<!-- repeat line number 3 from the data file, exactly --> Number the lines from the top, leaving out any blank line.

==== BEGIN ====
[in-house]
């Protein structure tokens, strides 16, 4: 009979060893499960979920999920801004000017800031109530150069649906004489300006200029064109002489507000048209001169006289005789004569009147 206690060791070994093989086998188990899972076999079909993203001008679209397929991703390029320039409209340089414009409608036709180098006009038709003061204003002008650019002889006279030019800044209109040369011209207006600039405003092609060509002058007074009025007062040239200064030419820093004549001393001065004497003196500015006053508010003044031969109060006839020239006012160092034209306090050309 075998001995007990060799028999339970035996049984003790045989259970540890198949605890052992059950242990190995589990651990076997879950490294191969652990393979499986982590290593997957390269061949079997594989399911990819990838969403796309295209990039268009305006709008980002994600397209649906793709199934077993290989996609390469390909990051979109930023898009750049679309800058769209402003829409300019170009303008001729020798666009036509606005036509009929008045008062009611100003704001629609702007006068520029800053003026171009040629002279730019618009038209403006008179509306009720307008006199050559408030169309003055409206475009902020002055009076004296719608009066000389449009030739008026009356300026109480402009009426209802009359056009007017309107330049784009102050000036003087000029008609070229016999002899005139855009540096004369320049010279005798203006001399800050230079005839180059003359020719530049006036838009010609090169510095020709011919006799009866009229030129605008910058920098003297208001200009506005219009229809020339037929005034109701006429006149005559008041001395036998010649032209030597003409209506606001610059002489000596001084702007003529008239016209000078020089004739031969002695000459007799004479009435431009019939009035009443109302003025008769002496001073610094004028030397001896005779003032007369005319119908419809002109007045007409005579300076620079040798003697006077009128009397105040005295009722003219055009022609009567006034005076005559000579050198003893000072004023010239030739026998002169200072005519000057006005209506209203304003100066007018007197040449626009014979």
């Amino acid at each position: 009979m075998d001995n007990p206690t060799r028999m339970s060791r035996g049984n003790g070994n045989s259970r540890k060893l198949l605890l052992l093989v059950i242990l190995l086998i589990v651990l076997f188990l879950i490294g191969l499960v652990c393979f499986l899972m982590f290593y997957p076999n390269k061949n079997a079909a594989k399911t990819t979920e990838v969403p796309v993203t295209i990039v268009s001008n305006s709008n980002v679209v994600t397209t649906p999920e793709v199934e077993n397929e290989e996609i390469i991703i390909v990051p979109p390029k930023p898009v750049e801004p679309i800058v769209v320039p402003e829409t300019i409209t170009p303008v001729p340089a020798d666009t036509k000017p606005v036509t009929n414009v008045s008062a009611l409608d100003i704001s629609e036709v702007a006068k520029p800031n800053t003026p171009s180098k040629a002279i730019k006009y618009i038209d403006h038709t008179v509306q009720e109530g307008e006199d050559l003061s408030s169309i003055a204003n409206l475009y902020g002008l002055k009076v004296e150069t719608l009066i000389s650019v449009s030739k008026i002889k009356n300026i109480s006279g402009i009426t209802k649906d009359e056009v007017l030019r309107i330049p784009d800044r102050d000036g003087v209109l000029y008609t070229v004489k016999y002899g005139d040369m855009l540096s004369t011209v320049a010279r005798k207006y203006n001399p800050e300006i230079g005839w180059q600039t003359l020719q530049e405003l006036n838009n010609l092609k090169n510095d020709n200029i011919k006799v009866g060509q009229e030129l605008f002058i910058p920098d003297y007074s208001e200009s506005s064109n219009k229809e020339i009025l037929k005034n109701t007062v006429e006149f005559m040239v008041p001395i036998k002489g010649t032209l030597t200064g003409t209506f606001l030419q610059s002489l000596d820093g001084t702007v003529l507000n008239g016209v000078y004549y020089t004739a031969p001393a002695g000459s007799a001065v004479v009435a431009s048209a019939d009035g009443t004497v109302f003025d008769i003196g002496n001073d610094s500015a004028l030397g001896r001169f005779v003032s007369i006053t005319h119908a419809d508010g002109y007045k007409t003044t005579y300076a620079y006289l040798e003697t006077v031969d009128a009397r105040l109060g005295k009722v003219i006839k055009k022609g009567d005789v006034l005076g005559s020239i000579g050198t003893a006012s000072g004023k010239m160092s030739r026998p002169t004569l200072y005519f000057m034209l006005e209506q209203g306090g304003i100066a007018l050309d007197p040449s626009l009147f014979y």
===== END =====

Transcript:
């Amino acid at each position: 009979m075998d001995n007990p206690t060799r028999m339970s060791r035996g049984n003790g070994n045989s259970r540890k060893l198949l605890l052992l093989v059950i242990l190995l086998i589990v651990l076997f188990l879950i490294g191969l499960v652990c393979f499986l899972m982590f290593y997957p076999n390269k061949n079997a079909a594989k399911t990819t979920e990838v969403p796309v993203t295209i990039v268009s001008n305006s709008n980002v679209v994600t397209t649906p999920e793709v199934e077993n397929e290989e996609i390469i991703i390909v990051p979109p390029k930023p898009v750049e801004p679309i800058v769209v320039p402003e829409t300019i409209t170009p303008v001729p340089a020798d666009t036509k000017p606005v036509t009929n414009v008045s008062a009611l409608d100003i704001s629609e036709v702007a006068k520029p800031n800053t003026p171009s180098k040629a002279i730019k006009y618009i038209d403006h038709t008179v509306q009720e109530g307008e006199d050559l003061s408030s169309i003055a204003n409206l475009y902020g002008l002055k009076v004296e150069t719608l009066i000389s650019v449009s030739k008026i002889k009356n300026i109480s006279g402009i009426t209802k649906d009359e056009v007017l030019r309107i330049p784009d800044r102050d000036g003087v209109l000029y008609t070229v004489k016999y002899g005139d040369m855009l540096s004369t011209v320049a010279r005798k207006y203006n001399p800050e300006i230079g005839w180059q600039t003359l020719q530049e405003l006036n838009n010609l092609k090169n510095d020709n200029i011919k006799v009866g060509q009229e030129l605008f002058i910058p920098d003297y007074s208001e200009s506005s064109n219009k229809e020339i009025l037929k005034n109701t007062v006429e006149f005559m040239v008041p001395i036998k002489g010649t032209l030597t200064g003409t209506f606001l030419q610059s002489l000596d820093g001084t702007v003529l507000n008239g016209v000078y004549y020089t004739a031969p001393a002695g000459s007799a001065v004479v009435a431009s048209a019939d009035g009443t004497v109302f003025d008769i003196g002496n001073d610094s500015a004028l030397g001896r001169f005779v003032s007369i006053t005319h119908a419809d508010g002109y007045k007409t003044t005579y300076a620079y006289l040798e003697t006077v031969d009128a009397r105040l109060g005295k009722v003219i006839k055009k022609g009567d005789v006034l005076g005559s020239i000579g050198t003893a006012s000072g004023k010239m160092s030739r026998p002169t004569l200072y005519f000057m034209l006005e209506q209203g306090g304003i100066a007018l050309d007197p040449s626009l009147f014979y």